Justice Scalia Honored by American Catholic Press

Oct. 12, 2006

In The Star newspaper, John K. Ryan reports on a dinner and lecture, honoring U.S. Supreme Court Justice Antonin Scalia. According to this reporter, Justice Scalia is widely known as a conservative interpreter of the constitution; he relies on the exact meaning of the text itself. The Justice is also generally acknowledged as extremely intelligent and articulate.

Held at Flossmoor Country Club in Flossmoor, Ilinois, the celebration gave clear evidence of the gifts with which Justice Scalia is endowed, according to Ryan. Justice Scalia spoke on the religious establishment clause of the first amendment to the U.S. constitution. That amendment prohibits any laws made by Congress that would establish a particular religion. In general, said Justice Scalia, this clause expresses what today is called the separation of church and state.

On the one hand, the Justice said he was strongly against any establishment of an official religion by the Congress. On the other hand, he also argued that the government need not be neutral with regard to religion. American history abounds with instances of religious influence on the culture. "From abolition to prohibition, the secular arrangements that Americans have voted for, or indeed fought for, have often related to religious beliefs," said the Justice.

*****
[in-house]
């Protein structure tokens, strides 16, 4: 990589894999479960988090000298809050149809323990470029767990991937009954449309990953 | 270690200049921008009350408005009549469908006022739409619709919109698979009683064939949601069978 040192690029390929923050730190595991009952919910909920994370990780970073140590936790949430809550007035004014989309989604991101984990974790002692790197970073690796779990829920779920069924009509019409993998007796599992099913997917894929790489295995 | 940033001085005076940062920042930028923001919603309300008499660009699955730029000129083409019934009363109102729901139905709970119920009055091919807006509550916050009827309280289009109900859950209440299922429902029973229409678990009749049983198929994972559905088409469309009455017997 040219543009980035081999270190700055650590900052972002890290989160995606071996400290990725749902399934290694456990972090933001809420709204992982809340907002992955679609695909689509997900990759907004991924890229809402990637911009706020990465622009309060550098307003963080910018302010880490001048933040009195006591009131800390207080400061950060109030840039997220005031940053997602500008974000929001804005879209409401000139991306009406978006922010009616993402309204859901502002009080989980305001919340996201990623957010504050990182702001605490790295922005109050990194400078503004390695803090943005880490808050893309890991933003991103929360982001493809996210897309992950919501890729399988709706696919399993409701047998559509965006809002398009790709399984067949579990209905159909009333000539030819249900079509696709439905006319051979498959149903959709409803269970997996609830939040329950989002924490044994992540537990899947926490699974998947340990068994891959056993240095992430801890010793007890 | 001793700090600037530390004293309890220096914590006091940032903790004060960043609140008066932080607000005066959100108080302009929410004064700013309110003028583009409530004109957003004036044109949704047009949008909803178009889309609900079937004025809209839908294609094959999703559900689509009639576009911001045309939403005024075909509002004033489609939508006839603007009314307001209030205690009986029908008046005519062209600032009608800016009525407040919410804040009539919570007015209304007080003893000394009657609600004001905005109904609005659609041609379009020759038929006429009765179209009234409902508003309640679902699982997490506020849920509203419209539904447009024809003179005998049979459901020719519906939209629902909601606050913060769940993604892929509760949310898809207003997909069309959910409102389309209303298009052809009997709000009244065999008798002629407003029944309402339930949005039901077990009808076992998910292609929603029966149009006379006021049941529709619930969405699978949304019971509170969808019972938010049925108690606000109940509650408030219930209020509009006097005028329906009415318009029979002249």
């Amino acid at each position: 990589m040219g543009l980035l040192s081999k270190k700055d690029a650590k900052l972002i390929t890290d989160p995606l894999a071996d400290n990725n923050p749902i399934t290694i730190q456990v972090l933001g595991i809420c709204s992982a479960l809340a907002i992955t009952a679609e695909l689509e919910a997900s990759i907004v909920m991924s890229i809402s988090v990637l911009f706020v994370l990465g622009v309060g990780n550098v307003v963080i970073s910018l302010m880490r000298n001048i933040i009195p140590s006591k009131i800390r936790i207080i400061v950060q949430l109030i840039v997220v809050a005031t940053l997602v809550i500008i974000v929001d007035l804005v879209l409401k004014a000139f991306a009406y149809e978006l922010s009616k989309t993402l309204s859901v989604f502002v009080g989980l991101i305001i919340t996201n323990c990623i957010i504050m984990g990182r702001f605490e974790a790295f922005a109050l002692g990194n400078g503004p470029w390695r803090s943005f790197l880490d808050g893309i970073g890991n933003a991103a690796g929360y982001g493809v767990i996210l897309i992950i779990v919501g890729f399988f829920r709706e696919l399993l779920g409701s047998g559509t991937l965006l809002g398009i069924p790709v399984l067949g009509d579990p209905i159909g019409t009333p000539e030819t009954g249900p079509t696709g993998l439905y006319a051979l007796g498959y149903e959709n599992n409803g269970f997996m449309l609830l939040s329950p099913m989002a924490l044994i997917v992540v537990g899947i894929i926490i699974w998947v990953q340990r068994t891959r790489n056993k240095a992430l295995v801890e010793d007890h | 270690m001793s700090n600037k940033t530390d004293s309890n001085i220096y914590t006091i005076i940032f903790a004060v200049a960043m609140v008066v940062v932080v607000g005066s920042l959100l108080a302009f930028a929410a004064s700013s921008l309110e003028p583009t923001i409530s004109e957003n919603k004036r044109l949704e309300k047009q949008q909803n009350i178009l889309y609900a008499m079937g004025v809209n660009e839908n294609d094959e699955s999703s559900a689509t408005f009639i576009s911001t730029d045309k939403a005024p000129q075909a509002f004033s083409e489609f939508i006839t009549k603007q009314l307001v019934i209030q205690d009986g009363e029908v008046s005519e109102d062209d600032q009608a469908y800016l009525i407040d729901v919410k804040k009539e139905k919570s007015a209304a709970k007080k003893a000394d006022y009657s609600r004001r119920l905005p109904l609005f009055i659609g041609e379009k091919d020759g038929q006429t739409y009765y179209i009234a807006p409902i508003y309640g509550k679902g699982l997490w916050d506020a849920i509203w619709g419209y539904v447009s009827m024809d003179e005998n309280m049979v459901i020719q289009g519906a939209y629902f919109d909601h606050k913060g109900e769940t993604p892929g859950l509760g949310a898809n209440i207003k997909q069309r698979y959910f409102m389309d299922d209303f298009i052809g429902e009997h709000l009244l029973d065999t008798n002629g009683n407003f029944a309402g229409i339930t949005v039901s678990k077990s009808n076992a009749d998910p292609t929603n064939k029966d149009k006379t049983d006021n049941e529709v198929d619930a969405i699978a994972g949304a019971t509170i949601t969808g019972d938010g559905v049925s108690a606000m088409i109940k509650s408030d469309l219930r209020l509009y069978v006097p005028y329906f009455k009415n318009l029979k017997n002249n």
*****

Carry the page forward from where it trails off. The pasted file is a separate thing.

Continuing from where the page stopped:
Justice Scalia emphasized, said Ryan, that this history does not imply any intention to establish a religion. In fact, said Justice Scalia, the separation of church and state is more crucial now than ever before in America: "It is more needful in the American republic than elsewhere because of the sheer diversity of religions here," he said.

Justice Scalia, receiving the Gratiam Dei Award. Photo by Matthew Grotto/The Star. Justice Scalia stated that this perspective coincides with that of the Catholic tradition: "Our faith's message is the same as the Constitution," Justice Scalia said. "State-mandated religion entails coercion, which is wrong because it suppresses free will." Of its nature, the virtue of faith must be free; it must be an act deliberately and voluntarily carried out.

Justice Scalia gave numerous examples of mutual influence of religion and government in America. He said that religious thinking and practice often expressed what was taking place in American culture. For example, said Justice Scalia, during the Industrial Revolution in the 1800s, the U.S. put into effect the Calvinist, Protestant ethic of the value of human labor, of dligent work. As socialism became popular during the twentieth century, popular piety became directed to works of charity, of generosity to the poor. In such ways, "the ideas of government have often influenced religion," he said.